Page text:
Recall the example of the rich young ruler (Matthew 19:16-22). This man was sorrowful because he knew the right things, but lacked ultimate conviction. He thought he had it, but learned differently when tested. In fact, it is only when our convictions cost us something that we learn if they are real by whether we are willing to pay the cost (Hebrews 11:17; 24-26). 

The depth of each of our convictions is revealed by the hard things I am willing (or unwilling) to do and the precious things I am willing (or unwilling) to give up in order to hold onto my commitment to my God, His word and my faith. To be pure, faith must be willing to go through the fire (1 Peter 1:6,7) 

Tender Compassion: Harmless and Innocent as a Dove

In Paul's words of encouragement to Timothy we find both conviction and compassion. Timothy is encouraged by Paul to “not be ashamed of the testimony of our Lord or of me His prisoner, but join with me in suffering for the gospel according to the power of God”  (2 Timothy 1:8) and “The Lord's bond-servant must not be quarrelsome, but be kind to all, able to teach, patient when wronged,  with gentleness correcting those who are in opposition, if perhaps God may grant them repentance leading to the knowledge of the truth”  (2 Timothy  2:24-25). 

What does the surgeon's scalpel and the word of God have in common? Answer: They're both pretty sharp! (Hebrews 4:12) . One needs to be cautious when using sharp objects. (You would want your surgeon to be careful with that thing, wouldn't you?). We want the surgeon to be sensitive. There are important organs and tissues close by to his work area and we would prefer those to be undamaged. Just because he can make a big incision does not mean we want him to if a smaller one will do. I would prefer him to use a scalpel instead of an axe.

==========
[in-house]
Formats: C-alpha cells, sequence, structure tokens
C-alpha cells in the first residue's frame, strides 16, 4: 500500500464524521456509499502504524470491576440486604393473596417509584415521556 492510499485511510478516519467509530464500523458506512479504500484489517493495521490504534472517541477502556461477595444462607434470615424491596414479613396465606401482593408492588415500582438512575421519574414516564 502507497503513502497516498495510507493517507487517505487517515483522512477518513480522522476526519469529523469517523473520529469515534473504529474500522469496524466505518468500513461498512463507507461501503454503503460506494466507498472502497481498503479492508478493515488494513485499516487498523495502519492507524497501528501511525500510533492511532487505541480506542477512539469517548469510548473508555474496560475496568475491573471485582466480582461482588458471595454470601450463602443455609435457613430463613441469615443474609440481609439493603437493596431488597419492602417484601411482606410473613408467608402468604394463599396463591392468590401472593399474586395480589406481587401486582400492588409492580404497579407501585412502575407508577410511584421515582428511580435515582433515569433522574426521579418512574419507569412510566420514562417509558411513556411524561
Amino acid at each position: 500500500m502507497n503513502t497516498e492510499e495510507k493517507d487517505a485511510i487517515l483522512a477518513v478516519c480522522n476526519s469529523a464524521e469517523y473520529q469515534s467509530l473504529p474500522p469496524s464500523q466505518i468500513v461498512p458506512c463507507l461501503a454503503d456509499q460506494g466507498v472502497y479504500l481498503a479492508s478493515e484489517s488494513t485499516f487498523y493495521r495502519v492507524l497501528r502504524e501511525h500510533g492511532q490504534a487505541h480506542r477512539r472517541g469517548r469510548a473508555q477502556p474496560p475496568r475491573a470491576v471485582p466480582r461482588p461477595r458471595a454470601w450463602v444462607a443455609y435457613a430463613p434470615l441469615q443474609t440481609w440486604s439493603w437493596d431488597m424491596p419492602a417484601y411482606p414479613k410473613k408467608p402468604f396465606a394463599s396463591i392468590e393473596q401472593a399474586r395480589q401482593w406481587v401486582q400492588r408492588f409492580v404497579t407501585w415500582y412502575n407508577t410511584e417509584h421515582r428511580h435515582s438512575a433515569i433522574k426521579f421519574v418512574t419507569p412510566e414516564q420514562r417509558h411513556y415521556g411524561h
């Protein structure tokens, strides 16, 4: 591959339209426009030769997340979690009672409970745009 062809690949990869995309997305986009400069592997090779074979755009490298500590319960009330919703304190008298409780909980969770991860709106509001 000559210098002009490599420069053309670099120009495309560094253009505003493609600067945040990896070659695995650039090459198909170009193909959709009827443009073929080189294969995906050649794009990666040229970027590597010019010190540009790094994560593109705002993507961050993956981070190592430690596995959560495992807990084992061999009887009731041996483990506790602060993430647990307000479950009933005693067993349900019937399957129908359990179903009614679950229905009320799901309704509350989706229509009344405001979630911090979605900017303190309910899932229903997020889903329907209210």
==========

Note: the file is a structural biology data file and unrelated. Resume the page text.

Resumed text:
We see both conviction and compassion in Paul's final words to Timothy: “Preach the word; be ready in season and out of season; reprove, rebuke, exhort, with great patience and instruction.”  (2 Timothy 4:2). Preach the word in season and out of season, but with this qualification: "with great patience and instruction." 

I could launch into a devastating tirade and axe my way to the heart, or I could carefully work, cutting and healing, slowly allowing the gospel to do its powerful work.  If I get aggravated or frustrated, I can lose my cool and blow up, or I can pray for strength and wisdom to be patient and deliberate. I will not compromise the truth, but I will speak it in love for the hearer. In Paul we find a complete loyalty to the purity of the doctrine of Christ, but with love and compassion toward the lost (1 Thessalonians 4:1-6; 8; 2:5-8; 10-12). 

A true compassion for others is not in conflict with a deep commitment to Jesus Christ and His word. It is the gospel by which the true spiritual and eternal needs of all can be satisfied, and it is only the gospel that can do the job. The loss of these great truths because we compromise them away in favor of increases acceptability in the world is disaster. We shall not sell the truth! There must be balance! "Behold, I send you out as sheep in the midst of wolves; so be shrewd as serpents and innocent as doves

 

By Jon W. Quinn
From Expository Files 18.9; September 2011